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Roots of the American People:
Trade Networks of Asia & Africa
Ch. 1, Sec. 3
(Prehistory-1500)
Lesson Objectives
—  1.
Students will learn about the role played
by Muslims in world trade.
—  2. Students will discover how great trading
states rose in East Africa and West Africa.
—  3. Students will find out how China
dominated an important trade route
across Asia.
Outline
—  The
Muslim Link in Trade
◦  Rise of Islam
◦  Advances in Learning
—  The African
Link in Trade
◦  East African Trade Centers
◦  West African Trade Centers
—  The
East Asian Link in Trade
◦  World Traders
◦  Spice Trade and the Silk Road
Key Terms
—  Muhammad
– Lead teacher of the religion of Islam
—  Mansa Musa – Muslim ruler, controlled Mali
—  Navigation – the science of locating the position and
plotting the course of ships
—  Zheng He – famous Chinese explorer who traveled
to East Asia
Background
—  Previously, we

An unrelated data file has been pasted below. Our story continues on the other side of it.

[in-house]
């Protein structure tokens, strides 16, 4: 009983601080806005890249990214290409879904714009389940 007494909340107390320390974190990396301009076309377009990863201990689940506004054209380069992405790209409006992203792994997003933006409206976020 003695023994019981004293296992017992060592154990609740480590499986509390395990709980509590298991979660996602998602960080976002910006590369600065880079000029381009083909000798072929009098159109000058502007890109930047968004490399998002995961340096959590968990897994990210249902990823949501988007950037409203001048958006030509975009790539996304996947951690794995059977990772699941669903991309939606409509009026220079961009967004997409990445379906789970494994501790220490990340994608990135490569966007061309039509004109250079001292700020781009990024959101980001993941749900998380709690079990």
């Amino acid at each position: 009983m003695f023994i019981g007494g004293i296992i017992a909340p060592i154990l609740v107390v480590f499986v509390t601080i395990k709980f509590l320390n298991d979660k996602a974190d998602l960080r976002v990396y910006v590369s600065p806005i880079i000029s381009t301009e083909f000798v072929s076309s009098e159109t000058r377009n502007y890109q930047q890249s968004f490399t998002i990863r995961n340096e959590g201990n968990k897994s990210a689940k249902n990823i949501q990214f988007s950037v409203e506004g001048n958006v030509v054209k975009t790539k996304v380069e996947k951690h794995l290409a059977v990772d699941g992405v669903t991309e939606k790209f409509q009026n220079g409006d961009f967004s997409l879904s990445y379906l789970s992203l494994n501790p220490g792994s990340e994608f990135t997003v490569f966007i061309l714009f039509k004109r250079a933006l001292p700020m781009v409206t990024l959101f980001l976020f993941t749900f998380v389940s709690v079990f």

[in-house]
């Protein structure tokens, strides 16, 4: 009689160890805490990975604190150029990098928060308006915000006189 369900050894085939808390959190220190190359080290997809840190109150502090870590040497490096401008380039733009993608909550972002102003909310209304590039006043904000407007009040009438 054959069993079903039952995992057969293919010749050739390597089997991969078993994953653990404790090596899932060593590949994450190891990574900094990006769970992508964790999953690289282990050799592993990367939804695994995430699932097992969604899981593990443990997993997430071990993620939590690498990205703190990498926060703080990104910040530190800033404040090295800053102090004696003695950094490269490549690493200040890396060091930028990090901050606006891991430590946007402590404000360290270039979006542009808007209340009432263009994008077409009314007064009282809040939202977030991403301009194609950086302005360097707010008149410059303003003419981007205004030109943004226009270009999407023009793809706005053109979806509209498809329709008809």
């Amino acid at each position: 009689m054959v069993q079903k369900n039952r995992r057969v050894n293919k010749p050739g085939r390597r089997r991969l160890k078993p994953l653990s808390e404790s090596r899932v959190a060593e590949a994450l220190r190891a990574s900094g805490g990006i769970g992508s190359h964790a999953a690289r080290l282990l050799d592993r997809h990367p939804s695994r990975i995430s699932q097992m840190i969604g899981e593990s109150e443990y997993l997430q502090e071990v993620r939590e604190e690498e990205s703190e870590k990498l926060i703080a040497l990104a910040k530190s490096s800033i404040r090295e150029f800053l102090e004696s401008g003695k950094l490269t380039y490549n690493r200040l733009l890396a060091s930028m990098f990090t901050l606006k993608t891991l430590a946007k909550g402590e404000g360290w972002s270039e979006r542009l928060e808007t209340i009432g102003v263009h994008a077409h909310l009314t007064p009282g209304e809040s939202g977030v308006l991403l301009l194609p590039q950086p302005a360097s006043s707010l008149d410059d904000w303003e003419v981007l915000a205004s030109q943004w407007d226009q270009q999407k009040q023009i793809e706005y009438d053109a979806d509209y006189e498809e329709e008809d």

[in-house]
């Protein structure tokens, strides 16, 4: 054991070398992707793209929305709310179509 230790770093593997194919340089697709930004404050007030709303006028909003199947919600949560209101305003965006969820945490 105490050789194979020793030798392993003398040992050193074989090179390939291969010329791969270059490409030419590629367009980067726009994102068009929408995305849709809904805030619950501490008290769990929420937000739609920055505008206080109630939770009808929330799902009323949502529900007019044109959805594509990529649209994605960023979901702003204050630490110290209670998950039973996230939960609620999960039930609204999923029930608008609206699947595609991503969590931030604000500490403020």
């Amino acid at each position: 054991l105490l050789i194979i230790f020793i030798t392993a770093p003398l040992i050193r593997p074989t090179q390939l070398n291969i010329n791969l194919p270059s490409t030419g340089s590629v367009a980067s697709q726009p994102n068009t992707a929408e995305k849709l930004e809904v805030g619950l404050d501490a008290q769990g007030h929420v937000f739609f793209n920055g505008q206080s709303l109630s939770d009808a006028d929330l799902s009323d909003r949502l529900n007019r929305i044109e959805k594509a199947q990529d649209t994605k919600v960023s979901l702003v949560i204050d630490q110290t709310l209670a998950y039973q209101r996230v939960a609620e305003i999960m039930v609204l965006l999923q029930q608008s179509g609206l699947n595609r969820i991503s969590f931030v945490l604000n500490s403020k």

have learned how important
trade was to Native Americans. We are now
going to learn how trade helped link together
the people of Asia, Africa, and Europe.
The Muslim Link in Trade
—  From
earliest times, trade linked groups who
lived at great distances from one another.
—  As trade further developed, merchants
developed regular trade routes.
—  These merchants brought aspects of their
cultures with them as they traveled.
—  By the 1500’s a very complex network
linked Europe, Africa, and Asia.
—  Much trade passed through the Arabian
Peninsula, in the Middle East
The Arabian Peninsula
The Muslim Link in Trade